FROM my desk in The Northern Echo newsroom, now on the first floor of our historic home on Priestgate, Darlington, I can see the team are busily putting together our New Year’s Day edition.

We’re also working ahead, on Saturday’s special pull-out marking the 150th anniversary of the Great Daily of the North, updating our website to make sure it is carrying all the latest news, sport and travel information, and sharing all the stories to the widest possible audience via our social media channels.

Some reporters are writing up copy for tomorrow, some are working on slower burning stories, and others are focused purely on the website. It’s a quiet day on the news front, but everyone is still working hard.

  • Don’t miss The Northern Echo on Saturday for an 88-page souvenir supplement celebrating the 150th anniversary of The Great Daily of the North

It’s a typical 21st century regional newsroom, with rolling TV news on a big screen keeping us up to date with the latest national and international developments, and real-time website analytics on other screens so we can see which stories are resonating with our audience.

The Northern Echo: The Northern Echo's editor Hannah ChapmanThe Northern Echo's editor Hannah Chapman

How does it compare with the Echo newsrooms of the last century and a half? Rummaging through the photos in our archives, the most obvious changes are the reduction in heavy, industrialised equipment – and clutter, but increased numbers of telephones – and women.

Looking back through these images, it makes me proud to have played a part in the Echo’s history as the paper’s first female editor. I joined the Echo in 2003 as a trainee reporter in my home town of Northallerton, and I think it’s probably fair to say that in those 16 years, the regional press has faced some of the greatest challenges in its history.

It’s no secret that the shift to online away from traditional print advertising has caused huge difficulties. Budgets, and therefore resources, have shrunk, and the printed media has lost many good people – and good newspapers – as a result.

But if we are not careful, there is a risk that the industry will talk itself into oblivion. If I have to read another article in the national press about the death of local newspapers, or be asked one more time how we can hope to compete with social media-inspired citizen journalists, I might throw my phone into the River Skerne.

And that’s not me looking through rose tinted spectacles. These are undoubtedly tough times, and we may be a bit battered and bruised, but we’re a long way from the description of the regional media that is commonly circulated.

WE’VE just come through an election campaign that was marred by dishonesty and nastiness, with the national press sticking determinedly to their party lines. It was left to the largely non-partisan local and regional media to focus on the actual issues that matter to our readers, and hold candidates to account for their campaign statements.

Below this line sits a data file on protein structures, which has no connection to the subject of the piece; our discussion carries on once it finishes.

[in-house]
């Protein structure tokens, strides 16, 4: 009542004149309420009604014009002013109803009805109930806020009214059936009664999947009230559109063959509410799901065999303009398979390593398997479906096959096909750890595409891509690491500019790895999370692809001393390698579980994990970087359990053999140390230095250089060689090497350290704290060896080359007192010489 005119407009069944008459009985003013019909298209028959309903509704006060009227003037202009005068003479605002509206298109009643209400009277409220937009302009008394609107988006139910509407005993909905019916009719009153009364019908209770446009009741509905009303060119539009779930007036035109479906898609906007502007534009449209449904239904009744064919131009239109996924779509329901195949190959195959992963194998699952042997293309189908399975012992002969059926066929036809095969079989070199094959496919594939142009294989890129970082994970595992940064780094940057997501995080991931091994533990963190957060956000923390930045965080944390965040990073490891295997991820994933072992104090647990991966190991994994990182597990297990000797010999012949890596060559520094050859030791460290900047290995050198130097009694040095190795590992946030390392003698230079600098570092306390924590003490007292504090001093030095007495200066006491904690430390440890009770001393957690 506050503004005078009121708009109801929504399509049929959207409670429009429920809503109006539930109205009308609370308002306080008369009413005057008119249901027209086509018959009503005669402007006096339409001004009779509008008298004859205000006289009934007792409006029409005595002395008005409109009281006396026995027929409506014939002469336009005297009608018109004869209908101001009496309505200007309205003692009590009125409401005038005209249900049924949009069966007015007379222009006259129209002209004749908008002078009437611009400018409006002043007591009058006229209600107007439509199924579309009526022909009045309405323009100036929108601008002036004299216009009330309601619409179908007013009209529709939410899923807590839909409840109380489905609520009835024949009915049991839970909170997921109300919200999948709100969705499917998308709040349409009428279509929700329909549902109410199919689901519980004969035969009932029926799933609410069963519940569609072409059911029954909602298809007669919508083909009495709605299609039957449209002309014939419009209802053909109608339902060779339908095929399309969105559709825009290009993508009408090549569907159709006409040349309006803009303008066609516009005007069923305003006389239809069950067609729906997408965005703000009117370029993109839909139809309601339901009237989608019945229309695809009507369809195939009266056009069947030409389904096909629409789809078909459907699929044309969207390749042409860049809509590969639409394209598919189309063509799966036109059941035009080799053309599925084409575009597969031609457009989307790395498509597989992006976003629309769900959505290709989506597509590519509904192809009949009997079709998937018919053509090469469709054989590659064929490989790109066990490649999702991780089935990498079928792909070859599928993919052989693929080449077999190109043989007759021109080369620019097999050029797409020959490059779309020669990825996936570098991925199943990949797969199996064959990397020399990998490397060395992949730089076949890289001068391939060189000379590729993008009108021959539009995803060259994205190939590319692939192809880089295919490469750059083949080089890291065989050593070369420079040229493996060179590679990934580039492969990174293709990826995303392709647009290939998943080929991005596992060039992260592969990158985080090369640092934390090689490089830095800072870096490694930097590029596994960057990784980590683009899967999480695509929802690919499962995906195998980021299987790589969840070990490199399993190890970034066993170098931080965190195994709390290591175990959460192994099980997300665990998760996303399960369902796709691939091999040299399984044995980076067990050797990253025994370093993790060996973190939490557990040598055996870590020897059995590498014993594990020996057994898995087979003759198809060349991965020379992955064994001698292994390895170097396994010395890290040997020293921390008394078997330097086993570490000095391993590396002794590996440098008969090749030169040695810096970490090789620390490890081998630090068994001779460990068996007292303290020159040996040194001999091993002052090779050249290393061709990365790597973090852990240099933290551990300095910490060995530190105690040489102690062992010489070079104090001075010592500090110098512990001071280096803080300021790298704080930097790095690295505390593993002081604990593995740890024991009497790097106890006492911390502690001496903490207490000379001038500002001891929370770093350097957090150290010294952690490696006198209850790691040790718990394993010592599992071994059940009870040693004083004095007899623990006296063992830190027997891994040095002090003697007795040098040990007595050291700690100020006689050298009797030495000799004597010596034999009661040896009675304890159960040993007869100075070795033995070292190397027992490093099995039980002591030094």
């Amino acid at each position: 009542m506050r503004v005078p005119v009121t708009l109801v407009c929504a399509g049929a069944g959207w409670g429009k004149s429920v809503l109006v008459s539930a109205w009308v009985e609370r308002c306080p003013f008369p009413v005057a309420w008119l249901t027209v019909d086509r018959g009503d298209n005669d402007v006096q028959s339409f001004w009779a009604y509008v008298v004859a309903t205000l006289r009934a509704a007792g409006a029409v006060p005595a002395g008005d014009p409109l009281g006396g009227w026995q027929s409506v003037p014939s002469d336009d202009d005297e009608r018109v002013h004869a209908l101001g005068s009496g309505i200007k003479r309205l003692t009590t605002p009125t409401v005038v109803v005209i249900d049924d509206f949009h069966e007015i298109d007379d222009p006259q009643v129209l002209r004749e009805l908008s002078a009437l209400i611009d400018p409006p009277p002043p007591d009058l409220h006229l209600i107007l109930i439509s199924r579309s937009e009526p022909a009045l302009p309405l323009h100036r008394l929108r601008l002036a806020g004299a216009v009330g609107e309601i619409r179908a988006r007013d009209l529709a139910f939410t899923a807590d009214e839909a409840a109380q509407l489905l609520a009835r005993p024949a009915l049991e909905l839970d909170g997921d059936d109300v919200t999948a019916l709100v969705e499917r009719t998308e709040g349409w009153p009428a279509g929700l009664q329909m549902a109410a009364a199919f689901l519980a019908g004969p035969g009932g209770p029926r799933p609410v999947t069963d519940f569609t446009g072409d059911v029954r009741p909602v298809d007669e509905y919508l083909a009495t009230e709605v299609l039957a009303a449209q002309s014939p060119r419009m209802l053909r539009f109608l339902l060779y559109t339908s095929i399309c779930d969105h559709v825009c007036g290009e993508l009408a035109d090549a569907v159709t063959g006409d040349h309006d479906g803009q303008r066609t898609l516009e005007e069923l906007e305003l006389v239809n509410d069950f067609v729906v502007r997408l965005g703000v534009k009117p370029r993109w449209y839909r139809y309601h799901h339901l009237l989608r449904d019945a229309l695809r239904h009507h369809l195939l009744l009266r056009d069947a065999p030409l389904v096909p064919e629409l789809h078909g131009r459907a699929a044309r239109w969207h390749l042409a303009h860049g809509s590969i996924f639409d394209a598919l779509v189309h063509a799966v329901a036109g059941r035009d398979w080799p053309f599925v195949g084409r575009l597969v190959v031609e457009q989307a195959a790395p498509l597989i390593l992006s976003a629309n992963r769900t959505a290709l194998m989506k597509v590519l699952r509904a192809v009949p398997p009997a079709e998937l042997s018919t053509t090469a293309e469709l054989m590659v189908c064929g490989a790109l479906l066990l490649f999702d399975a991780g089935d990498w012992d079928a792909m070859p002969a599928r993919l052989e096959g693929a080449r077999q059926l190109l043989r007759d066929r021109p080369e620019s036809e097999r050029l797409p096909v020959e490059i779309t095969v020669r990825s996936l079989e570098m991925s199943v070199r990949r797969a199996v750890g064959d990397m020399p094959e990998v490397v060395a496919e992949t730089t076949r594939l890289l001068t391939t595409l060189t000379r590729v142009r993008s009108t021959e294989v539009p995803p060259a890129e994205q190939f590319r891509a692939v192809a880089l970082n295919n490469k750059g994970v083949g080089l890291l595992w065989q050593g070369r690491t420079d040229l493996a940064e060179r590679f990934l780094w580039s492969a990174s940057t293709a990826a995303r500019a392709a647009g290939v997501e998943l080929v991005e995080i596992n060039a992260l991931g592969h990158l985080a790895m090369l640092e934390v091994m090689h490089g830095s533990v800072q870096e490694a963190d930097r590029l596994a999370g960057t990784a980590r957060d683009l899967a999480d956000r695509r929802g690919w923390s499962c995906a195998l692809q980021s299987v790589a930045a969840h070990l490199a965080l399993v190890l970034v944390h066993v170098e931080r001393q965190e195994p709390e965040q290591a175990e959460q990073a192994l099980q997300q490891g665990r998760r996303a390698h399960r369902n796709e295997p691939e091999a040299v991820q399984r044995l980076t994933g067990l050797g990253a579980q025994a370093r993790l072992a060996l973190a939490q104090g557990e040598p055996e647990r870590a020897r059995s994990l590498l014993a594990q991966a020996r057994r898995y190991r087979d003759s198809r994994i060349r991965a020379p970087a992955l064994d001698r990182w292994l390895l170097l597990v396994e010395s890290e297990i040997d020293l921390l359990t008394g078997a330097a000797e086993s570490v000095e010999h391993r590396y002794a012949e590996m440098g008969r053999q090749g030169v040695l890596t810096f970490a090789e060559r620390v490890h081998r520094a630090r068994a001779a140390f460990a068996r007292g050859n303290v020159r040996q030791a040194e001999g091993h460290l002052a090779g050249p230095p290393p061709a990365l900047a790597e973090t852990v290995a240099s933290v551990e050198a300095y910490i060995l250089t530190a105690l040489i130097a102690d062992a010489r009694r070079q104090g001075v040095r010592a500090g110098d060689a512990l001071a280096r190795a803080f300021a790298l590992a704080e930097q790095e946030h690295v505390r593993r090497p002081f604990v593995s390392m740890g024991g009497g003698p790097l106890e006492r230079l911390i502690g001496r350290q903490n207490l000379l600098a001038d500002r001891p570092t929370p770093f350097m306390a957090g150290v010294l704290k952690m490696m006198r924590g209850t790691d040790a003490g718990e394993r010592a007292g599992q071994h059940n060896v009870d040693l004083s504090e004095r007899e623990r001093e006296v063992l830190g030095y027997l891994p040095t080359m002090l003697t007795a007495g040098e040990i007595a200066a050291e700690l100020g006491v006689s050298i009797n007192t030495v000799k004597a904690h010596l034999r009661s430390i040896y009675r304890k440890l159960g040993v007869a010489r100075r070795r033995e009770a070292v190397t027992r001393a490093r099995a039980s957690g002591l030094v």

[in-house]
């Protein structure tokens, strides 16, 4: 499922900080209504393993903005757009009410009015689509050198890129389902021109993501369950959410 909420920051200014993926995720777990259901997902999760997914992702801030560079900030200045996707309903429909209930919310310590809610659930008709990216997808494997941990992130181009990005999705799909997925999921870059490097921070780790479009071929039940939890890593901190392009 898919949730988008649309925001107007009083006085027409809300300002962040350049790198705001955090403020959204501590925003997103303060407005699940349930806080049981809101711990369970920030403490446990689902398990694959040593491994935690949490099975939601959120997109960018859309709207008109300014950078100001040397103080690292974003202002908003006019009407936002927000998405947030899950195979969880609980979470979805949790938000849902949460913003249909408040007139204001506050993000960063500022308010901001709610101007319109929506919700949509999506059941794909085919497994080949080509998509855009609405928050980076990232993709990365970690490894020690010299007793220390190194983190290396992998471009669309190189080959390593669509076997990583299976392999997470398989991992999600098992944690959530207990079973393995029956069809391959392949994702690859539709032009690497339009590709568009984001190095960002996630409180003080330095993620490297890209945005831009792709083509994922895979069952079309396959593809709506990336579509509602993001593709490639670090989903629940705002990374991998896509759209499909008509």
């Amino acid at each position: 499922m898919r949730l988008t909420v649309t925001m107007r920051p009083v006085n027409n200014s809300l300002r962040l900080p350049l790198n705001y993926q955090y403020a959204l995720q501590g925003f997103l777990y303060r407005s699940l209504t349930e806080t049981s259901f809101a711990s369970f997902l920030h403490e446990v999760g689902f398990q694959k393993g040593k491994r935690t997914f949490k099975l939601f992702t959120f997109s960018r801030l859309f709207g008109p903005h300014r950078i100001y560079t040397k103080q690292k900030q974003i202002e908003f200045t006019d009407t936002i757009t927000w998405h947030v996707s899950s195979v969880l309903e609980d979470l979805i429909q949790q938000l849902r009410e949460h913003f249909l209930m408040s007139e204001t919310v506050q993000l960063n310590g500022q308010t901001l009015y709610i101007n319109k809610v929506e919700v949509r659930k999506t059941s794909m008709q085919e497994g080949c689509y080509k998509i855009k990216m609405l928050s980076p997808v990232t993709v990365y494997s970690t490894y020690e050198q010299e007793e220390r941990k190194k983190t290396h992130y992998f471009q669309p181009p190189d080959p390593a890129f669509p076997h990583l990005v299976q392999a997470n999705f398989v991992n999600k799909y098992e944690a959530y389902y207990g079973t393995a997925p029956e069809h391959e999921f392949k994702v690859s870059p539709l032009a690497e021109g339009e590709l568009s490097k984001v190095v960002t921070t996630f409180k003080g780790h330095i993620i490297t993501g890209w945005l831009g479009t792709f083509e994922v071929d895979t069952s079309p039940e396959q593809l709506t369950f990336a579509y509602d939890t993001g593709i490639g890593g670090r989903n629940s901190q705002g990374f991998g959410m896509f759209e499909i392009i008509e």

There were some quite specific pledges made in the North-East prior to the Tory victory wave sweeping through, and rest assured, we will be checking the progress of those promises in the coming weeks and months, when once again the nationals have forgotten about this part of the country.

In the summer, scores of Northern titles published by rival companies joined forces for the Power Up The North campaign, urging the Government to finally put its money where its mouth is for its much-vaunted Northern Powerhouse. Was it a coincidence that Boris Johnson chose to give his first speech in the Tory leadership campaign in the North following the resulting publicity? Or that just months later the Conservative Party gave such focus to campaigning in Northern seats in the run up to December 12? I’m not suggesting it was the only factor, but I believe the strength of a united regional press in demanding attention for our region played a part.

It is this kind of campaigning journalism that The Northern Echo has built its reputation on, and in this era of fake news, and political spin, it is more important than ever to have committed, professional, independent journalists telling fact from fiction. This goes for covering historic events such as the election, and for reporting on the day-to-day issues in communities across our patch.

Celebrating The Northern Echo’s 150th anniversary is not just about the many brilliant achievements of the last 15 decades, it is also about looking to the future, and continuing our commitment to “attacking the devil,” as our most famous editor, William Stead, wrote in 1871 as he was about to take on the role.

And to you, our loyal readers, a big thank you for all your support, and all the very best for a happy and healthy New Year.